Friday, February 27, 2009

Its All in the Timing. . .

The GPS system, consisting of the constellation of satellites and the receivers that use them, are most often lauded for their ability to accurately locate and record location. However, just as important is the GPS's ability to both accurately receive, display and record the timing of those geographic events. GPS time is so accurate, scientists in indoor labs often mount rooftop antennas to capture the GPS time signals (with GPS receivers) and use them for their experiments-even though the GPS receiver never moves an inch!

Why are GPS time signals so accurate? Because each satellite has an atomic clock, and a central atomic clock continuously co-ordinates the constellation of satellites so these clocks are within a few nanoseconds of each other. A GPS receiver that is on but not "locked" to the satellites (indoors or with very bad signals) is about as accurate as a new quartz digital watch, but a GPS that is locked to the satellites is as accurate as an atomic clock, because its time is being updated every few seconds. Now, although a new digital quartz watch may loose a few seconds or even a minute a month, how much time would it loose in a day? An hour? A minute? Since the GPS is constantly updated by the satellite atomic clock, it is, for all human measurable perceptions, as accurate as the satellite atomic clock.

We can accept that GPS timing is dead accurate. Not just close. Dead accurate. Why? Because of the way GPS works, even nanoseconds of error, which might show up as a large locational error, are tiny compared to our perception of time and events. If a GPS receiver has any lock on any satellite (required to record any position at all) the time it reports is as accurate as any human need can generate. If a GPS cannot get sufficient signal for a lock, it won't record a position.

What are the implications of a totally accurate time-keeping system that 1) can automatically record events and 2) can be accessed by any GPS receiver?
  1. Proactively, it means that diverse members of a unit can act in unison at a given moment, without the necessity to "synchronize their watches." Search warrants can be executed at 20 different locations at exactly 5:30 p.m. local time, thus denying members of a conspiracy a chance to warn other members.
  2. Retroactively, GPS track records can be plotted against each other based on time, and recorded events can be compared to see who was where, when (and what they were doing, according to their own narrative testimony or description.)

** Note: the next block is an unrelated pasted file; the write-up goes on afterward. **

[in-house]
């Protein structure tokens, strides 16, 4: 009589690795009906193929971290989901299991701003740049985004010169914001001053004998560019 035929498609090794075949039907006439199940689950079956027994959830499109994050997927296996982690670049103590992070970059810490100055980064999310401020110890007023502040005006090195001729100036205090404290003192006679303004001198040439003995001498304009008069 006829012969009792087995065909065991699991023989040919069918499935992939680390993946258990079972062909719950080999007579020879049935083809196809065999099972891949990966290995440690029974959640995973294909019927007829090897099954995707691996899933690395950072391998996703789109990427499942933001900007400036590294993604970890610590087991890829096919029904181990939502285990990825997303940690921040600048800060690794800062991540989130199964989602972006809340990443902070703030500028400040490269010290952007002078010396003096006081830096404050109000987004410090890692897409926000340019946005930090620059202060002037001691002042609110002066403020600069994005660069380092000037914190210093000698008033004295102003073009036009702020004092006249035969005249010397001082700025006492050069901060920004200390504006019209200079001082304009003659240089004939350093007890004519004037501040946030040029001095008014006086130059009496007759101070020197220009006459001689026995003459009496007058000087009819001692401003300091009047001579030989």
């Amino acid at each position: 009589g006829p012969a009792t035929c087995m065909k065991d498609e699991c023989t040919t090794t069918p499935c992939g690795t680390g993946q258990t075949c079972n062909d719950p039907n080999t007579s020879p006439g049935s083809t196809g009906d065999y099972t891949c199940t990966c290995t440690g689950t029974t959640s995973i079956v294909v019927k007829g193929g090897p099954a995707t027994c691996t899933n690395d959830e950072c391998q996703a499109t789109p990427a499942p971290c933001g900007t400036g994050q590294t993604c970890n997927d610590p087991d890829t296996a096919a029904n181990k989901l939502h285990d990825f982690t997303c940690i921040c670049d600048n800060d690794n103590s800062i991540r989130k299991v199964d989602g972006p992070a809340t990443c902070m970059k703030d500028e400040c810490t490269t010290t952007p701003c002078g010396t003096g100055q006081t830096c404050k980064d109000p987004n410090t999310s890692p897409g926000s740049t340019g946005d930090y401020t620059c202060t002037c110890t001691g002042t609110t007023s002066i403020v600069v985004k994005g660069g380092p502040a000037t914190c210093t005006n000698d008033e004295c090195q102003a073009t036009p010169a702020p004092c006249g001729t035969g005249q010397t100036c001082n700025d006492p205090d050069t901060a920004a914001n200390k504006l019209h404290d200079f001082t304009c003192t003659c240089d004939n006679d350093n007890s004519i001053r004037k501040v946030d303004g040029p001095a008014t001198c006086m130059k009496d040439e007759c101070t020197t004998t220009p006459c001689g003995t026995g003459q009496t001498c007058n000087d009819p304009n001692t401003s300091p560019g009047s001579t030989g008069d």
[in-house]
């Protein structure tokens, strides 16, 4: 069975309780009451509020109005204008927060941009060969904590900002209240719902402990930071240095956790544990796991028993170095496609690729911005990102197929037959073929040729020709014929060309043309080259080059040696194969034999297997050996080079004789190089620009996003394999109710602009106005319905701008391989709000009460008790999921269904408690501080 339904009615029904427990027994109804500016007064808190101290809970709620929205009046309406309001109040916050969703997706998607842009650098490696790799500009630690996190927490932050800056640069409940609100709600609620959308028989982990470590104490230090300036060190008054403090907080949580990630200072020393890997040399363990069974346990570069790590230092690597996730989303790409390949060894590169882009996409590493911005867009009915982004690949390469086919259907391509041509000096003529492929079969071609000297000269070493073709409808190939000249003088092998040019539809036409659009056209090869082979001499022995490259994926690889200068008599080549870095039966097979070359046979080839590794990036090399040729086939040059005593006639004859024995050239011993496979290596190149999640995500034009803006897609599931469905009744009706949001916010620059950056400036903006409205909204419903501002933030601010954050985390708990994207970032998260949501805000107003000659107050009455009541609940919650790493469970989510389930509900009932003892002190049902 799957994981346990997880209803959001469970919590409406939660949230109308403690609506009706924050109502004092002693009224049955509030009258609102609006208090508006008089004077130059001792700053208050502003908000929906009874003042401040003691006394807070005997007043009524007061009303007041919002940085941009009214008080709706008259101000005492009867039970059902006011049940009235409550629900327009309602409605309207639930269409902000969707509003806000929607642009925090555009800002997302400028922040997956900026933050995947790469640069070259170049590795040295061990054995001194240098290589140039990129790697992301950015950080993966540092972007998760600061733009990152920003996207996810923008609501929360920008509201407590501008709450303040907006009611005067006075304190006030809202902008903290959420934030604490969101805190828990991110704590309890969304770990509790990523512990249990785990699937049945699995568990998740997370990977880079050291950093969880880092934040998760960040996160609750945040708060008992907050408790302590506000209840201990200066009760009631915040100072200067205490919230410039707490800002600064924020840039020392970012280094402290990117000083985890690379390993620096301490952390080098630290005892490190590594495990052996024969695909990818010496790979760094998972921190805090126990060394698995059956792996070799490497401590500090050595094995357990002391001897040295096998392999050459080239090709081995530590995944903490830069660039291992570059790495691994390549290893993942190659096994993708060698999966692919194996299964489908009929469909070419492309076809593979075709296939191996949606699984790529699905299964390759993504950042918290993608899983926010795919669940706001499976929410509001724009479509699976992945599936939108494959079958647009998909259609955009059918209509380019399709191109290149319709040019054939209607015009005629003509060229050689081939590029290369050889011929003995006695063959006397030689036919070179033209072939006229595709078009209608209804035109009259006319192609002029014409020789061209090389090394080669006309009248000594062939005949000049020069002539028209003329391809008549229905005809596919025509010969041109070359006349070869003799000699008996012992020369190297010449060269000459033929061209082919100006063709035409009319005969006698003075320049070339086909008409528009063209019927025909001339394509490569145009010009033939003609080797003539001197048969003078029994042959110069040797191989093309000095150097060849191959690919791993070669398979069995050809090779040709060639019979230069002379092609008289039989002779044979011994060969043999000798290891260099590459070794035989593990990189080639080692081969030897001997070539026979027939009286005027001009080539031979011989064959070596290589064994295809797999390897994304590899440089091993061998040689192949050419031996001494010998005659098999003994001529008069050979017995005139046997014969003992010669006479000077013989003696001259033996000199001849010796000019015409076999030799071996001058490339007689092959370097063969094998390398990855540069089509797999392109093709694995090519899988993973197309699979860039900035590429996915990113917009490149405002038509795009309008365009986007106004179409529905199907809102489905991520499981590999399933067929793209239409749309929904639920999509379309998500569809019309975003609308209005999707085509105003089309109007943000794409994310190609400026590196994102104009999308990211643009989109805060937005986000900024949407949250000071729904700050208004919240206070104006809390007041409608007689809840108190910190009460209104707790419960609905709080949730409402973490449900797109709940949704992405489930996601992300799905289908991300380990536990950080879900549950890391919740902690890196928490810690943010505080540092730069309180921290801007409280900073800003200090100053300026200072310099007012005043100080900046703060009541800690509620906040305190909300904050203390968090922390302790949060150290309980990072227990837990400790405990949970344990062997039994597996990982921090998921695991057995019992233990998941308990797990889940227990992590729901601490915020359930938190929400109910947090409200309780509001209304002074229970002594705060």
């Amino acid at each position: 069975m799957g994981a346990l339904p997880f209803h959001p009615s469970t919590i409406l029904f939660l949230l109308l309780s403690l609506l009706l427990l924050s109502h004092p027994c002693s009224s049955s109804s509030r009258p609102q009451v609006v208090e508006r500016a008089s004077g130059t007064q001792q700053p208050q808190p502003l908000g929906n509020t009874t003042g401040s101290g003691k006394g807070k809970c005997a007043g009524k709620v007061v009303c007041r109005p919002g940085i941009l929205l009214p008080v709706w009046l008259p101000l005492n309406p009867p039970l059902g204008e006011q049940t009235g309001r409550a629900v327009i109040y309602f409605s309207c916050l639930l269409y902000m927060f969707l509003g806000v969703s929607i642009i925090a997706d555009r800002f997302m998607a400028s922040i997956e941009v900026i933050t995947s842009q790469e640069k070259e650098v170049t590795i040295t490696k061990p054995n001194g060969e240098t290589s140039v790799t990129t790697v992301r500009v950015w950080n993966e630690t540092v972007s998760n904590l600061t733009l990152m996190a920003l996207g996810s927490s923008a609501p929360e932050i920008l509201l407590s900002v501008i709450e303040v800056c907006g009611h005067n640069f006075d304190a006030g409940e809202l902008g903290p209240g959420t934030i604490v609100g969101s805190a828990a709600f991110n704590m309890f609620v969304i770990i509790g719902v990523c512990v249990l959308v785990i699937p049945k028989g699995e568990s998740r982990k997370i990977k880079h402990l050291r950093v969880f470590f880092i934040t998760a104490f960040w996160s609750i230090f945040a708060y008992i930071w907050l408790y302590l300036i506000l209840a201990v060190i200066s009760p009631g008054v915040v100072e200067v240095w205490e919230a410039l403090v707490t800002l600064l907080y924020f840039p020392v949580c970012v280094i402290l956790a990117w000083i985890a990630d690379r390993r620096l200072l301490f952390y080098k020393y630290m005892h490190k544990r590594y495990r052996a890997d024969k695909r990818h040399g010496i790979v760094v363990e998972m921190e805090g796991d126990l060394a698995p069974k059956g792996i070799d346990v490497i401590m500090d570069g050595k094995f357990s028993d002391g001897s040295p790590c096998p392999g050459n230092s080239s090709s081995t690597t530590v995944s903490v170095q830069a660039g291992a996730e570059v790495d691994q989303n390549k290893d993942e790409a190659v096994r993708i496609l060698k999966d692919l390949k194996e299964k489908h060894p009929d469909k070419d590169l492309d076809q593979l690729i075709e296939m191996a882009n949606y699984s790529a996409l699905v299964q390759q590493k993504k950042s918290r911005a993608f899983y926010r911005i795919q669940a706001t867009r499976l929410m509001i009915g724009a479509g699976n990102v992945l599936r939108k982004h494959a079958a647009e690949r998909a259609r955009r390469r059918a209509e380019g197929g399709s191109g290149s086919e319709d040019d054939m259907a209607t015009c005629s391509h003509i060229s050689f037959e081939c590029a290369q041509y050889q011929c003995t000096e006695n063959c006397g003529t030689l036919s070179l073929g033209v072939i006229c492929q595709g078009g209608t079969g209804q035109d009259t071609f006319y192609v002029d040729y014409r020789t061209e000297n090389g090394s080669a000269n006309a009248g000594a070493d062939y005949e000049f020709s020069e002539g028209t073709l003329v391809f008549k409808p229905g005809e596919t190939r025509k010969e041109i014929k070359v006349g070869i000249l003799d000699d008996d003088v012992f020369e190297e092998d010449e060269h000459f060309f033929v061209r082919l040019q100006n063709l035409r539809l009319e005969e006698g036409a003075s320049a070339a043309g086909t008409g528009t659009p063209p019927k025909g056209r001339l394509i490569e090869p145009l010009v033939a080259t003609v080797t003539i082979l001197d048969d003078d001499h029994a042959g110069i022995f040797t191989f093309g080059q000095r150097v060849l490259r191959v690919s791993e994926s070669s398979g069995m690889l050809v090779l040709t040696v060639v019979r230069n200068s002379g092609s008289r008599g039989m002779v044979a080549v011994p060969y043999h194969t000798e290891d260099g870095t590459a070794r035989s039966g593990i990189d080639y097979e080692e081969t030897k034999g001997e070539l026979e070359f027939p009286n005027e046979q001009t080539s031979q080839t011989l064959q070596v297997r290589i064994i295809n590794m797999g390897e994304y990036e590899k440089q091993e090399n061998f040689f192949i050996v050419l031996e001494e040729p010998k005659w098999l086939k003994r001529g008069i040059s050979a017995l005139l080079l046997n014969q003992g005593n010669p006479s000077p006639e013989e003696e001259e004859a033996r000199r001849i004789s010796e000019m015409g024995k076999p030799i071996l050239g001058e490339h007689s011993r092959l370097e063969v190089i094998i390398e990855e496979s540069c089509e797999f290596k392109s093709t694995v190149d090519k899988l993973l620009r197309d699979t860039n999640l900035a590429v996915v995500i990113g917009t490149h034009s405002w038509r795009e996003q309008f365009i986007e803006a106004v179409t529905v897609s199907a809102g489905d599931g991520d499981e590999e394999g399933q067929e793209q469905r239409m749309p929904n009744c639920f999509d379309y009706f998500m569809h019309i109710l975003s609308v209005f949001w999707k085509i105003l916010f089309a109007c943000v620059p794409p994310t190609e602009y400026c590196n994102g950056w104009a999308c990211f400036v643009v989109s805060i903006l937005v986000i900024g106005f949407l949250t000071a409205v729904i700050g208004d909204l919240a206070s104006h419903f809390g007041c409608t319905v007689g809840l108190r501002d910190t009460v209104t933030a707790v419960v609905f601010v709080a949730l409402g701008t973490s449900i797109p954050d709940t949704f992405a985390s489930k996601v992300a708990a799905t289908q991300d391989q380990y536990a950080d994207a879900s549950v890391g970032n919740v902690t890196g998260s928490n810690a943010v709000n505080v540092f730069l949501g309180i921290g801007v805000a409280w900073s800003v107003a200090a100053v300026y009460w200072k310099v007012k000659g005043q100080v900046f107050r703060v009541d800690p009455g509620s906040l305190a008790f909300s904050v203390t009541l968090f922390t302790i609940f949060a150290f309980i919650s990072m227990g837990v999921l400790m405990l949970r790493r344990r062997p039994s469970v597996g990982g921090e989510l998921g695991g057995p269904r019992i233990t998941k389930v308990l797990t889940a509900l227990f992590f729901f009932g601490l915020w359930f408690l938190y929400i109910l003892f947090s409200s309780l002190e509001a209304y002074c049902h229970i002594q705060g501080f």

3. GPS track records can be plotted against other time systems to determine actions. For instance, if a GPS track of 3:22 p.m. indicates that driver A (fatally injured) was going 60 m.p.h., and cell phone records indicate at 3:22 p.m. driver A received and read a text message, it can be inferred driver A was watching his phone, and not the road, before his fatal accident with a Semi-Tractor-Trailer, thus confirming the driver B's testimony.
    • Such systems can be compared after the fact to determine their accuracy . For instance, one could call the same type of phone while noting the GPS time, then check the phone records for the time the call was actually received. Most likely, however, the phone company is using GPS time to record its information, for the sake of accuracy. In the unlikely event of a difference, the offset difference can be noted and offset applied to relevant evidence. Accordingly, a one-minute difference would result checking what was going on in the track one-minute later.
  4. GPS track time lines can be used to narrow the investigation based on other time-based recording systems. For instance, using a GPS track timeline and location, investigators could find camera systems (banks, convince stores, surveillance cameras or web cams) that recorded the vehicle or person tracked based on the recorded time of the camera. This would avoid watching hours of tapes, etc. Again, current GPS time can be checked against current camera time to find any offset. While some of these camera systems might be dead accurate, others might have discrepancies that do not degrade the evidencing value-the time coding is only there to find specific frames, not to prove the time. Nor should such a discrepancy in timing reflect on the quality of the GPS track vs. the standalone camera, which may have its "clock" set by the guard's 10 year old watch.
  5. Prove a conspiracy- Accurate time lines can show not only locational co-ordination (that parties met) but that they acted in concert. For instance, phone records show two suspects spoke, GPS locational information might show they both drove away-but the time component might show they drove away simultaneously to do acts to help the conspiracy. GPS time lines further enhance law enforcements ability to demonstrate not only that suspects were just acting illegally, but acting in concert.
  6. For everyday circumstances, such as determining how long a driver worked, whether a person or delivery arrived before a deadline. Having a reliable independently verifiable source to determine "when it happened" may substantially reduce litigation around these areas. For instance, when children change placement, frequently one party claims the other is late to drop off, or that the party charged with picking the late. How to resolve these disputes? The traveling party can carry a GPS, and print the track results for all to see. If the parties use GPS time as their official time, rather than inaccurate car clocks and the like, they may find that both the parties are "on time", they just were using inaccurate clocks.